With unemployment levels rising as high as those of innovation, it is safe to say that the entrepreneurial revolution is underway. Except any aspiring business owner needs financial capital; yet not nearly enough people can raise it on their own. Thankfully, financial institutions are open to providing loans for these aspirations. But what does that mean for women in many of our communities who legislation and culture denies the right to property ownership and therefore collateral? How then do we ensure that aspiring women entrepreneurs too have access to financial capital?
The Global Entrepreneurship Week (GEW), Rwanda last week examined this issue and many more through different activities. The week was kicked off by an official opening ceremony and a panel discussion at the Kigali Innovation Village on the theme, Transformational Entrepreneurship. Among the issues this conversation sought to achieve was to: encourage entrepreneurship that alongside generating profits – meets social needs, appeal to youth to consider entrepreneurship as a career as well as to highlight the impact of various sectors within the entrepreneurial ecosystem.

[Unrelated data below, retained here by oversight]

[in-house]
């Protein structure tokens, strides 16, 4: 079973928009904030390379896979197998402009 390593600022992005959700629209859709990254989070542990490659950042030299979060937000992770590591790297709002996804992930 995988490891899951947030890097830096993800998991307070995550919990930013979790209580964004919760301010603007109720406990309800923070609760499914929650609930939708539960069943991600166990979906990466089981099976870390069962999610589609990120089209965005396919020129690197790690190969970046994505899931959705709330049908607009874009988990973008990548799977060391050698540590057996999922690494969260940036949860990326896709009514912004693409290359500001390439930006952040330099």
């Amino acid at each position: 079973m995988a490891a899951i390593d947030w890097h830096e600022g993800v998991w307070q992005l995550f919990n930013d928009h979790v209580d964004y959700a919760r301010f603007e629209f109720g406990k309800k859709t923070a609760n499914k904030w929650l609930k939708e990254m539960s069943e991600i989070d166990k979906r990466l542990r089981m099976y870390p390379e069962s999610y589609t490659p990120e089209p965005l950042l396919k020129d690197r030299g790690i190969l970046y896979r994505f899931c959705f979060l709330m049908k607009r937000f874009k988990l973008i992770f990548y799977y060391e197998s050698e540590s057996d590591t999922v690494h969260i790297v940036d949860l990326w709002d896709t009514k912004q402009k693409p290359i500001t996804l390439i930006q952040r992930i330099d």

Activities throughout the week included baking demonstrations from the Women’s Bakery, a discussion on how to make one’s business investment-ready and insights on leveraging technology to grow businesses. Pamela Munyana, Country Director of Idea 4 Africa, Rwanda noted that Global Entrepreneurship Week was a great way to encourage the community to explore the ideas of business creation and problem solving in an approachable format.
Idea 4 Africa, a non-profit organization that fosters economic growth is the host of the annual Global Entrepreneurship Week in Rwanda. A series of workshops, panel discussions and pitch competitions coming to a total of 30 events were held throughout the week across the country during the week. Global Entrepreneurship Week, started by the Kauffman Foundation is the world’s largest celebration of innovators and job creators who aid economic growth and extend human welfare.
Cynthia Kamikazi, of African Development Bank who sat on the panel revealed that the bank has been working with different stakeholders to influence the setup of legislation which shall accord women rights to property ownership and acquisition. “We’re working in partnership with parliamentarians to ensure that where there are no laws, the laws are provided and where the laws are already in place, they are implemented.”
GEW, Rwanda has been hosted in the country for the seventh consecutive year now.